At the centre of almost every galaxy lies a supermassive black hole, which could be from hundreds of thousands to billions of times the mass of our Sun. They are thought to be the glue that holds galaxies together.
Now, the first hints that stars orbiting around one of these supermassive black holes are affected by Einstein’sTheory of General Relativity have been published.
A group of physicists studied the movement of a group of stars around the black hole at the centre of our own galaxy, called Sagittarius A*, which is about 300,000 light years away. The team found suggestions of a small change in the motion of one of the stars, known as S2, in line with the predictions of general relativity – which Einstein published over 100 years ago. The paper has been published in the Astrophysical Journal.
“This result is an echo of nearly a century ago, when the mysterious precession of Mercury’s closest approach to the Sun happened in contradiction to the predictions of Newtonian gravity and mechanics,” said Jaymie Matthews, professor of astronomy at the University of British Columbia, who was not involved in the study. “At the time, Einstein’s Theory of General resolved the mystery, making the results one of the first of many successful tests of the theory.”
Now, almost 100 years later, the theory seems to have passed another test, regarding tiny fluctuations in the movement of stars in the centre of our galaxy, which is an incredibly difficult thing to detect. “The centre of our Milky Way Galaxy, about 30,000 light years distant away, [was] observed through 30,000 light years of interstellar ‘smog’ – gas and dust dispersed amongst the stars,” said Matthews. “These are extremely challenging measurements to make and to model.”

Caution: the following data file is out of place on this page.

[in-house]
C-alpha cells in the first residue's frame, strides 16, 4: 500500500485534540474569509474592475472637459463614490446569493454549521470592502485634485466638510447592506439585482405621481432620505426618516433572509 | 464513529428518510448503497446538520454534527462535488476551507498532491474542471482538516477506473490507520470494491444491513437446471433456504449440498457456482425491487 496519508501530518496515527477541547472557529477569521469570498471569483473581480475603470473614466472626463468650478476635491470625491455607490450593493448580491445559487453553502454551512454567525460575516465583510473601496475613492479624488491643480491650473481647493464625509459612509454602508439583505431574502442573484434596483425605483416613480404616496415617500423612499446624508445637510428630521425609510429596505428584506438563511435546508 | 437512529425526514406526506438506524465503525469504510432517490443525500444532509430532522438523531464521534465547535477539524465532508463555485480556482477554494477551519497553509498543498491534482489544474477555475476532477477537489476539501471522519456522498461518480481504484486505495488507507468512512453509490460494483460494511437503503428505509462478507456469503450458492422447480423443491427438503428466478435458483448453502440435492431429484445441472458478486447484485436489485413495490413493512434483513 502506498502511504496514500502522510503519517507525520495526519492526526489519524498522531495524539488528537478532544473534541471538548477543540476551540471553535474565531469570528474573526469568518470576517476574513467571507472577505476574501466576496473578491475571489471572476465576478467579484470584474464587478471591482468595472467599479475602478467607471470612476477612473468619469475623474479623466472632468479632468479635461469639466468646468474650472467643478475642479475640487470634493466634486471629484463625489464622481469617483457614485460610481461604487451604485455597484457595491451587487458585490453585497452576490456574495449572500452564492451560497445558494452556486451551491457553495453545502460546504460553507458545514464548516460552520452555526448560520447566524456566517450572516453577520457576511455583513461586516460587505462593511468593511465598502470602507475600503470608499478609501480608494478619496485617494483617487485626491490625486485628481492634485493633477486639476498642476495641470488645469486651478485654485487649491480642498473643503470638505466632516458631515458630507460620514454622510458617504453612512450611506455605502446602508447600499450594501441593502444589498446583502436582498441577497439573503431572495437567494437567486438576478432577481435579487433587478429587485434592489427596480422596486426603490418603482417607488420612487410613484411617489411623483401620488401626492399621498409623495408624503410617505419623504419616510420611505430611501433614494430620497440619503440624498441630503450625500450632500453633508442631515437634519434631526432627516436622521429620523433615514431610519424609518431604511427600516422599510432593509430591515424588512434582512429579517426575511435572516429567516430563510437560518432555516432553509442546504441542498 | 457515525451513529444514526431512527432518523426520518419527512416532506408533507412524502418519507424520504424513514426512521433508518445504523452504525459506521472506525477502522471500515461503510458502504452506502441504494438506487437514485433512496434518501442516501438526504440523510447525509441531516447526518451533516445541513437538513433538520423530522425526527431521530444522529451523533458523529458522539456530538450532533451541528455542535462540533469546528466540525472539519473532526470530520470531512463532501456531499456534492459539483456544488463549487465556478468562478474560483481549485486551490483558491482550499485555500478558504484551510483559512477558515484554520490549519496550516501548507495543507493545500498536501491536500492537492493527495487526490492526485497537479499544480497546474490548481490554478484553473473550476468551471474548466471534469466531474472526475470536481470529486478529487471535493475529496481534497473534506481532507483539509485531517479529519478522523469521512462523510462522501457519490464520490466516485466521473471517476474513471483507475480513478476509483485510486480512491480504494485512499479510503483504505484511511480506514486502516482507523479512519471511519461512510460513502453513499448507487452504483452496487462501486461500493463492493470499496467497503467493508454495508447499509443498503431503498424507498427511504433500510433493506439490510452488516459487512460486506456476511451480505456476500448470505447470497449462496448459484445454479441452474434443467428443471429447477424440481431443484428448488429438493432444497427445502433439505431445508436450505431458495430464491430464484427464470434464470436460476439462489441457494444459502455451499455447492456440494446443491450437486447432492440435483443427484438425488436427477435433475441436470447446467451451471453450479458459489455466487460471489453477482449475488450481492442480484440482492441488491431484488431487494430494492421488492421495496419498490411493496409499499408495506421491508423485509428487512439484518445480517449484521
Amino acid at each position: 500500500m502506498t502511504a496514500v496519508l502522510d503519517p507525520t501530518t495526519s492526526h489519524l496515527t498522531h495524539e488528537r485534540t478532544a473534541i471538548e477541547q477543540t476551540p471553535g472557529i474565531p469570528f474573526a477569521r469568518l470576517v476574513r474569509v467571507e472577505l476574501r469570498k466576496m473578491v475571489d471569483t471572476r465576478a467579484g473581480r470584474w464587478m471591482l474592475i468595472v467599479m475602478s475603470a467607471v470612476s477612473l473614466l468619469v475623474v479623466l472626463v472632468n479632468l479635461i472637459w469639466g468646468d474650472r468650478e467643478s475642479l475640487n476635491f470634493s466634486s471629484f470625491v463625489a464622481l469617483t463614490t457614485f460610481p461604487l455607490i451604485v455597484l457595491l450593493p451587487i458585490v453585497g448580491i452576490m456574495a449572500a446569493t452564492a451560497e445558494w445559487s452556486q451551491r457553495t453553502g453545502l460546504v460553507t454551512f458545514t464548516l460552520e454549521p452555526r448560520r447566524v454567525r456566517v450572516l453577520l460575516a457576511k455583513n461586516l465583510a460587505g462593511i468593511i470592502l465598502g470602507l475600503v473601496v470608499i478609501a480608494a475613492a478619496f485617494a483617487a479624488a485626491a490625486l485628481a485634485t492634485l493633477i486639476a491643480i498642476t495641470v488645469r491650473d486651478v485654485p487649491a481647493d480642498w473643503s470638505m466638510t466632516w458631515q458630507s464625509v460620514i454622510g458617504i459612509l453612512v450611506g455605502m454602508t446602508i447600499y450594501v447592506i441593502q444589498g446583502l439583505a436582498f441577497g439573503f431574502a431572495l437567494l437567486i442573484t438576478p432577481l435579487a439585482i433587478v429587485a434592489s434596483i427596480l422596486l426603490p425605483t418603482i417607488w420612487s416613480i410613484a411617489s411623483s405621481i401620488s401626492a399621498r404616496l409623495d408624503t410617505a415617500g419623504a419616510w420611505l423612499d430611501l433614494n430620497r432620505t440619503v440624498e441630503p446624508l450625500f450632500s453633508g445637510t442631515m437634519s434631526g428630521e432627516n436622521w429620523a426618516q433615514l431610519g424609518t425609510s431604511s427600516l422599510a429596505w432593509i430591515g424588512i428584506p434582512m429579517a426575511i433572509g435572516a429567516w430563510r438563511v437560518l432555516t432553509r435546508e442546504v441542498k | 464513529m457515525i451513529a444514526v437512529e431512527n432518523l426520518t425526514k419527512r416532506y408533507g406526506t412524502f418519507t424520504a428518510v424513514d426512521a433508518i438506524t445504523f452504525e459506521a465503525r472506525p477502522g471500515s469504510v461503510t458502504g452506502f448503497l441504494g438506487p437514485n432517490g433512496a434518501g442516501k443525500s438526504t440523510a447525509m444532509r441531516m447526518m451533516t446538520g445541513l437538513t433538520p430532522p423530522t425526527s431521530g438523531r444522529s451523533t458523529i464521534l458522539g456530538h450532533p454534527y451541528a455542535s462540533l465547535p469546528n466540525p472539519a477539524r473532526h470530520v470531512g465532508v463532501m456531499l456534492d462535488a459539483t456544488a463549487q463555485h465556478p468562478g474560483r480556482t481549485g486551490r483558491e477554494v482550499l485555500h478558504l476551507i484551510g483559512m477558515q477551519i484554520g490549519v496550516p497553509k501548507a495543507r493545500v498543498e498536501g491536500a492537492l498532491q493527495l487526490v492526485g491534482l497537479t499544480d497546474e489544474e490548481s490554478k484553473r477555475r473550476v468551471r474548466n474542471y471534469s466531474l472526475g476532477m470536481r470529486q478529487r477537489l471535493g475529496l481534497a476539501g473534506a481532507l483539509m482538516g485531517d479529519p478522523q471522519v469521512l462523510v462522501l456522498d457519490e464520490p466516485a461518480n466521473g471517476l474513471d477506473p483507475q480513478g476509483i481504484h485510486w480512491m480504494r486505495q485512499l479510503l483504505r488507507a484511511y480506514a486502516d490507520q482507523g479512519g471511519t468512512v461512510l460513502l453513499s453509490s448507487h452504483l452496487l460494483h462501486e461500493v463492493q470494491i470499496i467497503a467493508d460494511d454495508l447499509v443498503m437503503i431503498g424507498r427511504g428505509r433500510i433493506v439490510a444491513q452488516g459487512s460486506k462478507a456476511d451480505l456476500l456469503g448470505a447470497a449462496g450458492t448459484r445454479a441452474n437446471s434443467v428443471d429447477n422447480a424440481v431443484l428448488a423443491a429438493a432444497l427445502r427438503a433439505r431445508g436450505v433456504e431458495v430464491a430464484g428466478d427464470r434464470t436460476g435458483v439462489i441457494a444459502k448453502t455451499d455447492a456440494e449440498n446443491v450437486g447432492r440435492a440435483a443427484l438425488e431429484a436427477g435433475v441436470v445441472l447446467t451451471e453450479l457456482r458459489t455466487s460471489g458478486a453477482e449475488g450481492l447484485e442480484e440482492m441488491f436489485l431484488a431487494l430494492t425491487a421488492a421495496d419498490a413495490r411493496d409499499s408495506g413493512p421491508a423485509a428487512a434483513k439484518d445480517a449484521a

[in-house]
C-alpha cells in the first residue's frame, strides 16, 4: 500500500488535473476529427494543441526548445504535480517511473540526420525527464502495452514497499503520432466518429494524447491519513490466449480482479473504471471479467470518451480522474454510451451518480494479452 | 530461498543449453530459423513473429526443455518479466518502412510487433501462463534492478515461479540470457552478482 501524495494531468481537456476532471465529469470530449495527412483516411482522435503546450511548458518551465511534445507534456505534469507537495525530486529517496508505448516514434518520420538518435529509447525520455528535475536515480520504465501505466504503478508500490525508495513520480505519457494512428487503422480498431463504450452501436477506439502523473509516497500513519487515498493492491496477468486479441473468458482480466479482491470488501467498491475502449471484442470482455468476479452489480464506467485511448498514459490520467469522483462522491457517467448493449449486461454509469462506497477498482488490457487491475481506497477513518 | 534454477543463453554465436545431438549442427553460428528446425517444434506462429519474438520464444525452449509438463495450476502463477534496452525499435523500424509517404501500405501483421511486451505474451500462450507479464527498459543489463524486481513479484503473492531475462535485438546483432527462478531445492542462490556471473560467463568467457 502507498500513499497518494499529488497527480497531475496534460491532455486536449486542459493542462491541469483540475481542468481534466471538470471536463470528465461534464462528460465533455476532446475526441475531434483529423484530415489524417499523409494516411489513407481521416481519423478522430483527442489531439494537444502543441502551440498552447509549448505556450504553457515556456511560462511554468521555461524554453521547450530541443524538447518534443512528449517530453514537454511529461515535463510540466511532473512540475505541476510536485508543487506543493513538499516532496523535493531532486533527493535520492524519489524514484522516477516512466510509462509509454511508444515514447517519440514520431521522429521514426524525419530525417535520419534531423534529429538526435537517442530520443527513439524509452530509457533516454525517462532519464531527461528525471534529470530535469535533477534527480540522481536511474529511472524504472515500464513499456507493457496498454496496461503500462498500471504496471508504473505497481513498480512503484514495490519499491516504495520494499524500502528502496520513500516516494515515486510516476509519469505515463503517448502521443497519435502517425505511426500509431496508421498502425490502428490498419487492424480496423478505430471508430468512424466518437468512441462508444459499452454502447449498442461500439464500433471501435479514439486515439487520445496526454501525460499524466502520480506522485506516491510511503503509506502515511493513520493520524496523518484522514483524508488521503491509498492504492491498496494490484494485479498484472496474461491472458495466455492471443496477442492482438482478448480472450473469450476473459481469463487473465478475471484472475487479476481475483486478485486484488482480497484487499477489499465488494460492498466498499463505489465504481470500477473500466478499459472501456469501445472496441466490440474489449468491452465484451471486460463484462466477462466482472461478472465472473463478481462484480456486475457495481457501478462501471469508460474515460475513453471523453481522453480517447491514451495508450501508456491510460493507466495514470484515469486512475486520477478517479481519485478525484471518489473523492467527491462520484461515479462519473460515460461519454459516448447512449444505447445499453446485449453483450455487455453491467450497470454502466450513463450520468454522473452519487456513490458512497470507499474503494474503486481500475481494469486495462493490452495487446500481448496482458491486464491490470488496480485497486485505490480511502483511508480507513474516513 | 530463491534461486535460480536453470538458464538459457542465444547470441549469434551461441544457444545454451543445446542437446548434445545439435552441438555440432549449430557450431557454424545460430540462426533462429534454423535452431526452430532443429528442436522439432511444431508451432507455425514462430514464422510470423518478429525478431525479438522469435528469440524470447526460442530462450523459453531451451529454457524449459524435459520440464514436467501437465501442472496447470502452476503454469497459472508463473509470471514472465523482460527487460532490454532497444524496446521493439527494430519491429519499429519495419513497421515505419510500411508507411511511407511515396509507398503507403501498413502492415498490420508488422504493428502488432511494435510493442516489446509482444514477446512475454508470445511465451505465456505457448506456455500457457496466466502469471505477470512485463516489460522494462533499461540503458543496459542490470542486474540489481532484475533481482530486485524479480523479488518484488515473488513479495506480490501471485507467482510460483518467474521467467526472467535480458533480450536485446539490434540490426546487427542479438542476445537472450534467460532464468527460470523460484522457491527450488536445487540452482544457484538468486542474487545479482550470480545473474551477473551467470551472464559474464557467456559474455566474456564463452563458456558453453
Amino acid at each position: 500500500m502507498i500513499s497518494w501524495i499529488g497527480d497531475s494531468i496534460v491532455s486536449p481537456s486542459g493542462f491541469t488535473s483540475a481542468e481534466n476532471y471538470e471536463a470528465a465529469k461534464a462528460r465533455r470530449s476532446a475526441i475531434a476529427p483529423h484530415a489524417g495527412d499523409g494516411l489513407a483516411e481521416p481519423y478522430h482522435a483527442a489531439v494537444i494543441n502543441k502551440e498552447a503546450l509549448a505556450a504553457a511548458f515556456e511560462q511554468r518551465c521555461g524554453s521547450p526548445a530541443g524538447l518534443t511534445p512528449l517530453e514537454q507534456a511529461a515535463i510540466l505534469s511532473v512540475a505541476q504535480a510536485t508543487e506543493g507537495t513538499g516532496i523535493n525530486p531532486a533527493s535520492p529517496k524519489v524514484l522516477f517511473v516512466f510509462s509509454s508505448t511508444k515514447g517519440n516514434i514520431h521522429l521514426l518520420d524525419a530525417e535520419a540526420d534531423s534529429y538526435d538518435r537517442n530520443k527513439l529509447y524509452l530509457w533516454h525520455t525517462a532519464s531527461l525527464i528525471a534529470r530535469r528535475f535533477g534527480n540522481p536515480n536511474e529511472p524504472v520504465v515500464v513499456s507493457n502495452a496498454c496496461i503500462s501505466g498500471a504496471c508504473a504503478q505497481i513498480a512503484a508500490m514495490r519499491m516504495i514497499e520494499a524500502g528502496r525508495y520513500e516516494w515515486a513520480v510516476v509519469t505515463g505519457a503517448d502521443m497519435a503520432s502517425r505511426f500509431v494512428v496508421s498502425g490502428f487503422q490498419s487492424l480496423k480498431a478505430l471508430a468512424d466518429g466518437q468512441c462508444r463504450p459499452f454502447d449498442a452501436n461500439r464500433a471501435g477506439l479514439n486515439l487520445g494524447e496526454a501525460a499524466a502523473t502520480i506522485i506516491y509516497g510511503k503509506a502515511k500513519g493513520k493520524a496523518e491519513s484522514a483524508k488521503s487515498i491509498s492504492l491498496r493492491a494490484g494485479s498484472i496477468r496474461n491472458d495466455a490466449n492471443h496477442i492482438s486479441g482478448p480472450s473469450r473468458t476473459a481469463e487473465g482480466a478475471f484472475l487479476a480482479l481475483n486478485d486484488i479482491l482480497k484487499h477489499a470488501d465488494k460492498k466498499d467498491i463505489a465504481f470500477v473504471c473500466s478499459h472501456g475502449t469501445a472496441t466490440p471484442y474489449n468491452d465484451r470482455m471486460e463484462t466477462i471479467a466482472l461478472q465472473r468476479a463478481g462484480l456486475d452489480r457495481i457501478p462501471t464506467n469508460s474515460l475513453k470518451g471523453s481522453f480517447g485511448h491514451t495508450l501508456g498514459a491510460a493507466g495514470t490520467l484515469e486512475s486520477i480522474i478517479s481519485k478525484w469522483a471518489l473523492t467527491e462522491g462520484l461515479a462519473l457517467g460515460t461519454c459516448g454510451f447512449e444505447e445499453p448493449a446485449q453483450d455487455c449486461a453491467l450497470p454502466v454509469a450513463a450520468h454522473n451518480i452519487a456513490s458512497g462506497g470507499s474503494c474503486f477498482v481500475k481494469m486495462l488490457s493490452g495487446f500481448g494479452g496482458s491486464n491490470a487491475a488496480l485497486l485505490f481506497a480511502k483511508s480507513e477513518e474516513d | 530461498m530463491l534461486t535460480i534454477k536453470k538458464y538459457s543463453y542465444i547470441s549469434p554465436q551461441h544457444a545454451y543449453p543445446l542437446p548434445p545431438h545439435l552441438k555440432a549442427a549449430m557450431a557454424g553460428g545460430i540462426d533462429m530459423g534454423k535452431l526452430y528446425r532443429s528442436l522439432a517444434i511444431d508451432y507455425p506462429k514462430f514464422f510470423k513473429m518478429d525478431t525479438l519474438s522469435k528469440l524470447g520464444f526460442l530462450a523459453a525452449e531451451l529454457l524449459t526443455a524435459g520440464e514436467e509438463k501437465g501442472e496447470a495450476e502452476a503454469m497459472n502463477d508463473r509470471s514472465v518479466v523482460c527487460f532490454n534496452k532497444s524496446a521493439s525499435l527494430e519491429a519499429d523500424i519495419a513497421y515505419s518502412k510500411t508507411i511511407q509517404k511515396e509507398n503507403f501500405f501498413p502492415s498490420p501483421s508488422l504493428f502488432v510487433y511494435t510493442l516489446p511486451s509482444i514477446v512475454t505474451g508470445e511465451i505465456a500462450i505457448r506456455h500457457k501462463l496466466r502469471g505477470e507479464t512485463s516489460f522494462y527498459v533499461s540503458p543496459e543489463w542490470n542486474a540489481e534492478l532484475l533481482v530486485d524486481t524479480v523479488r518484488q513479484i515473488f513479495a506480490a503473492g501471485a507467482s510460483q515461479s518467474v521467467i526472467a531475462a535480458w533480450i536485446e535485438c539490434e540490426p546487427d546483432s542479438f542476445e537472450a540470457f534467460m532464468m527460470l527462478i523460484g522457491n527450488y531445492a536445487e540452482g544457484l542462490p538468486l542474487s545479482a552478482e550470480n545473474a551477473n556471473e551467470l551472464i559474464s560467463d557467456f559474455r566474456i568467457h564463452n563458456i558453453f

“These are tiny deviations that require high-precision techniques and a very careful analysis of data, which have not been done so far,” said Vladimir Karas, from the Czech Academy of Sciences and one of the study’s authors. “Although we did expect that our results would eventually reach agreement with the predictions of General Relativity, I am very happy that we see the effect at work.” Some of the community is wary of the results, commenting the findings are not statistically significant enough to be called a ‘discovery’.
“It’s an interesting start of a development of a new technique, but is very premature,” added professor Andrea Ghez, head of the Galactic Centre research group at UCLA. A research group at UCLA is working on similar observations. Ghez explained the confidence level of the result was only given to one ‘sigma’, when in science a confidence of three or five sigma is usually needed to be called a discovery. Five sigma corresponds to a probability value of about 1 in 3.5 million that if the effect were not there, the team would have seen the results presented.
However, Andreas Eckart, lead author of the paper, says he is confident in the methods used. “We consider this as a clear hint at relativistic effects taking place a expected in the high mass limit of 4 million solar masses as derived for the central black hole,” he said.
“The estimate of the relativistic parameter in this paper is consistent with zero, within a single error bar, so one must take this with a grain of salt, or an interstellar dust grain,” Matthews said. “But a 1-sigma result about spacetime near a supermassive black hole is better than any we’ve had to date.”
“As usual all of this can be done with a higher precision in future but currently with the existing data this is the very best that can be done,” Eckart argued. Other research groups, including one led by Ghez, will be making more observations and hope to release more precise results next year.